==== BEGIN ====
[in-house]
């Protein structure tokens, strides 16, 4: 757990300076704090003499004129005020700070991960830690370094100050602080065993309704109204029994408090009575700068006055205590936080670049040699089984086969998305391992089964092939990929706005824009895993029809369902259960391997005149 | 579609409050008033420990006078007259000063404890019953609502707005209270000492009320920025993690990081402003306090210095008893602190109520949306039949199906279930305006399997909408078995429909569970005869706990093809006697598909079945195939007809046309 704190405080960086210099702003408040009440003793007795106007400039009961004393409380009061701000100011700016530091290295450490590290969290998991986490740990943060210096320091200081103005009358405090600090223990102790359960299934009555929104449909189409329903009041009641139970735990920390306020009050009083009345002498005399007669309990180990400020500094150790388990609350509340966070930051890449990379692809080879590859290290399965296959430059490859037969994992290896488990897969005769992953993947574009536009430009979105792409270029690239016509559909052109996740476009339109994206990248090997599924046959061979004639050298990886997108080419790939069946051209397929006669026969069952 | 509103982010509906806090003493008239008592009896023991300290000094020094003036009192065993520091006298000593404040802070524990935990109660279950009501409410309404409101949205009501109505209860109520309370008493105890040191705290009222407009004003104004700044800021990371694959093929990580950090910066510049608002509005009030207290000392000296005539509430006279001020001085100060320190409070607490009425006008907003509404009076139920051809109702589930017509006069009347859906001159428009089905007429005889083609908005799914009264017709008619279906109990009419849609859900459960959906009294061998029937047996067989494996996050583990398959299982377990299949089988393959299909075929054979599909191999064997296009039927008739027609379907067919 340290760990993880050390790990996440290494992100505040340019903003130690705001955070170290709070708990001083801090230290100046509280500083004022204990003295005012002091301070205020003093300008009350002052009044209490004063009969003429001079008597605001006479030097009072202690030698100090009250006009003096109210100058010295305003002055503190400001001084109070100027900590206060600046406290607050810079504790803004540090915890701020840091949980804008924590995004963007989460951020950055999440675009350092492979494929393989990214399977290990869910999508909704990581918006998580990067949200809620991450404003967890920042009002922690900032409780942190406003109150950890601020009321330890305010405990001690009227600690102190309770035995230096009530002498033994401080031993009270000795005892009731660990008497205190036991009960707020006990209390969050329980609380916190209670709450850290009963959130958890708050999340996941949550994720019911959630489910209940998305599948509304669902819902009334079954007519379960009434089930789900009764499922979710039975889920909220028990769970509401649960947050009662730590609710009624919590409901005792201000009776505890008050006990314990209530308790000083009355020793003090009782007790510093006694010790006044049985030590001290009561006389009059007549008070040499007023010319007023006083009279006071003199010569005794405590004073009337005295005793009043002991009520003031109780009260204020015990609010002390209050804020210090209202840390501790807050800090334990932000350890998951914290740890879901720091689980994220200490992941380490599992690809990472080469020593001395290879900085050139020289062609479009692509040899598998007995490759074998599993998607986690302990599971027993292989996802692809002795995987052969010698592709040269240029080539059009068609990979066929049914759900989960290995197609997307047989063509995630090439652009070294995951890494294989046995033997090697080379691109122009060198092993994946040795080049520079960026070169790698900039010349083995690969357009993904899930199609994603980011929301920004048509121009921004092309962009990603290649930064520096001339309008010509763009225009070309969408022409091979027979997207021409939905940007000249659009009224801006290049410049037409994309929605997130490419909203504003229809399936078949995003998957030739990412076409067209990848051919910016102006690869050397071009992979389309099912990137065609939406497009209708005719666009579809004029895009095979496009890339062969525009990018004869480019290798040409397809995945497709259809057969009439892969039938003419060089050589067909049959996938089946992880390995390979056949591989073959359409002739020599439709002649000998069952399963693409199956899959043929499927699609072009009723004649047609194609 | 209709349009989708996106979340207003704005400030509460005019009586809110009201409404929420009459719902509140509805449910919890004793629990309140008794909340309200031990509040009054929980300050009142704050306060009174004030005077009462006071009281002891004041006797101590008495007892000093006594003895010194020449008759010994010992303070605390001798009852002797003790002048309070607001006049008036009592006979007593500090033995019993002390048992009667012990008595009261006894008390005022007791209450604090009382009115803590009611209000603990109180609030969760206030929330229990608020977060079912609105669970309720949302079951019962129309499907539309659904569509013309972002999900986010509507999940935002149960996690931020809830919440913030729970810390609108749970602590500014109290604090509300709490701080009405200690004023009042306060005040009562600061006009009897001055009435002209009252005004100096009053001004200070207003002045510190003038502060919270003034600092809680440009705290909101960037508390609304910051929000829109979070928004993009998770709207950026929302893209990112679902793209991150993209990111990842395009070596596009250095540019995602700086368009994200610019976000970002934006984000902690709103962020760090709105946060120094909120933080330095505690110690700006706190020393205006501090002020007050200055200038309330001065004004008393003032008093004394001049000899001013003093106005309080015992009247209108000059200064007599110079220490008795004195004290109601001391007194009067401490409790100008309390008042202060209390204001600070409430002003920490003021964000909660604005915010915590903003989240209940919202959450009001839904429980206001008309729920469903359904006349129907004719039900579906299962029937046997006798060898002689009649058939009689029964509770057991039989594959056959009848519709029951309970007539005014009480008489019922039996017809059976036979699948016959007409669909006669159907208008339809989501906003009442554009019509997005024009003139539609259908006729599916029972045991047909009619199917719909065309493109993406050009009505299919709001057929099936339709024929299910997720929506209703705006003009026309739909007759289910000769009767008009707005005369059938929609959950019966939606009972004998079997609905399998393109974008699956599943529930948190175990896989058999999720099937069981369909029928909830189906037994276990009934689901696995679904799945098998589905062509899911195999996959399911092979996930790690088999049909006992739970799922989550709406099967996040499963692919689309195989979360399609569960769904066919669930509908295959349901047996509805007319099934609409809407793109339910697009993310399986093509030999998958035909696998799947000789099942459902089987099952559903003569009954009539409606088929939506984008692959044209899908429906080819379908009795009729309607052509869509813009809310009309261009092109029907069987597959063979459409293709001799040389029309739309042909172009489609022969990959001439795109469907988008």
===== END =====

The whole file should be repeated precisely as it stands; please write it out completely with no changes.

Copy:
[in-house]
């Protein structure tokens, strides 16, 4: 757990300076704090003499004129005020700070991960830690370094100050602080065993309704109204029994408090009575700068006055205590936080670049040699089984086969998305391992089964092939990929706005824009895993029809369902259960391997005149 | 579609409050008033420990006078007259000063404890019953609502707005209270000492009320920025993690990081402003306090210095008893602190109520949306039949199906279930305006399997909408078995429909569970005869706990093809006697598909079945195939007809046309 704190405080960086210099702003408040009440003793007795106007400039009961004393409380009061701000100011700016530091290295450490590290969290998991986490740990943060210096320091200081103005009358405090600090223990102790359960299934009555929104449909189409329903009041009641139970735990920390306020009050009083009345002498005399007669309990180990400020500094150790388990609350509340966070930051890449990379692809080879590859290290399965296959430059490859037969994992290896488990897969005769992953993947574009536009430009979105792409270029690239016509559909052109996740476009339109994206990248090997599924046959061979004639050298990886997108080419790939069946051209397929006669026969069952 | 509103982010509906806090003493008239008592009896023991300290000094020094003036009192065993520091006298000593404040802070524990935990109660279950009501409410309404409101949205009501109505209860109520309370008493105890040191705290009222407009004003104004700044800021990371694959093929990580950090910066510049608002509005009030207290000392000296005539509430006279001020001085100060320190409070607490009425006008907003509404009076139920051809109702589930017509006069009347859906001159428009089905007429005889083609908005799914009264017709008619279906109990009419849609859900459960959906009294061998029937047996067989494996996050583990398959299982377990299949089988393959299909075929054979599909191999064997296009039927008739027609379907067919 340290760990993880050390790990996440290494992100505040340019903003130690705001955070170290709070708990001083801090230290100046509280500083004022204990003295005012002091301070205020003093300008009350002052009044209490004063009969003429001079008597605001006479030097009072202690030698100090009250006009003096109210100058010295305003002055503190400001001084109070100027900590206060600046406290607050810079504790803004540090915890701020840091949980804008924590995004963007989460951020950055999440675009350092492979494929393989990214399977290990869910999508909704990581918006998580990067949200809620991450404003967890920042009002922690900032409780942190406003109150950890601020009321330890305010405990001690009227600690102190309770035995230096009530002498033994401080031993009270000795005892009731660990008497205190036991009960707020006990209390969050329980609380916190209670709450850290009963959130958890708050999340996941949550994720019911959630489910209940998305599948509304669902819902009334079954007519379960009434089930789900009764499922979710039975889920909220028990769970509401649960947050009662730590609710009624919590409901005792201000009776505890008050006990314990209530308790000083009355020793003090009782007790510093006694010790006044049985030590001290009561006389009059007549008070040499007023010319007023006083009279006071003199010569005794405590004073009337005295005793009043002991009520003031109780009260204020015990609010002390209050804020210090209202840390501790807050800090334990932000350890998951914290740890879901720091689980994220200490992941380490599992690809990472080469020593001395290879900085050139020289062609479009692509040899598998007995490759074998599993998607986690302990599971027993292989996802692809002795995987052969010698592709040269240029080539059009068609990979066929049914759900989960290995197609997307047989063509995630090439652009070294995951890494294989046995033997090697080379691109122009060198092993994946040795080049520079960026070169790698900039010349083995690969357009993904899930199609994603980011929301920004048509121009921004092309962009990603290649930064520096001339309008010509763009225009070309969408022409091979027979997207021409939905940007000249659009009224801006290049410049037409994309929605997130490419909203504003229809399936078949995003998957030739990412076409067209990848051919910016102006690869050397071009992979389309099912990137065609939406497009209708005719666009579809004029895009095979496009890339062969525009990018004869480019290798040409397809995945497709259809057969009439892969039938003419060089050589067909049959996938089946992880390995390979056949591989073959359409002739020599439709002649000998069952399963693409199956899959043929499927699609072009009723004649047609194609 | 209709349009989708996106979340207003704005400030509460005019009586809110009201409404929420009459719902509140509805449910919890004793629990309140008794909340309200031990509040009054929980300050009142704050306060009174004030005077009462006071009281002891004041006797101590008495007892000093006594003895010194020449008759010994010992303070605390001798009852002797003790002048309070607001006049008036009592006979007593500090033995019993002390048992009667012990008595009261006894008390005022007791209450604090009382009115803590009611209000603990109180609030969760206030929330229990608020977060079912609105669970309720949302079951019962129309499907539309659904569509013309972002999900986010509507999940935002149960996690931020809830919440913030729970810390609108749970602590500014109290604090509300709490701080009405200690004023009042306060005040009562600061006009009897001055009435002209009252005004100096009053001004200070207003002045510190003038502060919270003034600092809680440009705290909101960037508390609304910051929000829109979070928004993009998770709207950026929302893209990112679902793209991150993209990111990842395009070596596009250095540019995602700086368009994200610019976000970002934006984000902690709103962020760090709105946060120094909120933080330095505690110690700006706190020393205006501090002020007050200055200038309330001065004004008393003032008093004394001049000899001013003093106005309080015992009247209108000059200064007599110079220490008795004195004290109601001391007194009067401490409790100008309390008042202060209390204001600070409430002003920490003021964000909660604005915010915590903003989240209940919202959450009001839904429980206001008309729920469903359904006349129907004719039900579906299962029937046997006798060898002689009649058939009689029964509770057991039989594959056959009848519709029951309970007539005014009480008489019922039996017809059976036979699948016959007409669909006669159907208008339809989501906003009442554009019509997005024009003139539609259908006729599916029972045991047909009619199917719909065309493109993406050009009505299919709001057929099936339709024929299910997720929506209703705006003009026309739909007759289910000769009767008009707005005369059938929609959950019966939606009972004998079997609905399998393109974008699956599943529930948190175990896989058999999720099937069981369909029928909830189906037994276990009934689901696995679904799945098998589905062509899911195999996959399911092979996930790690088999049909006992739970799922989550709406099967996040499963692919689309195989979360399609569960769904066919669930509908295959349901047996509805007319099934609409809407793109339910697009993310399986093509030999998958035909696998799947000789099942459902089987099952559903003569009954009539409606088929939506984008692959044209899908429906080819379908009795009729309607052509869509813009809310009309261009092109029907069987597959063979459409293709001799040389029309739309042909172009489609022969990959001439795109469907988008």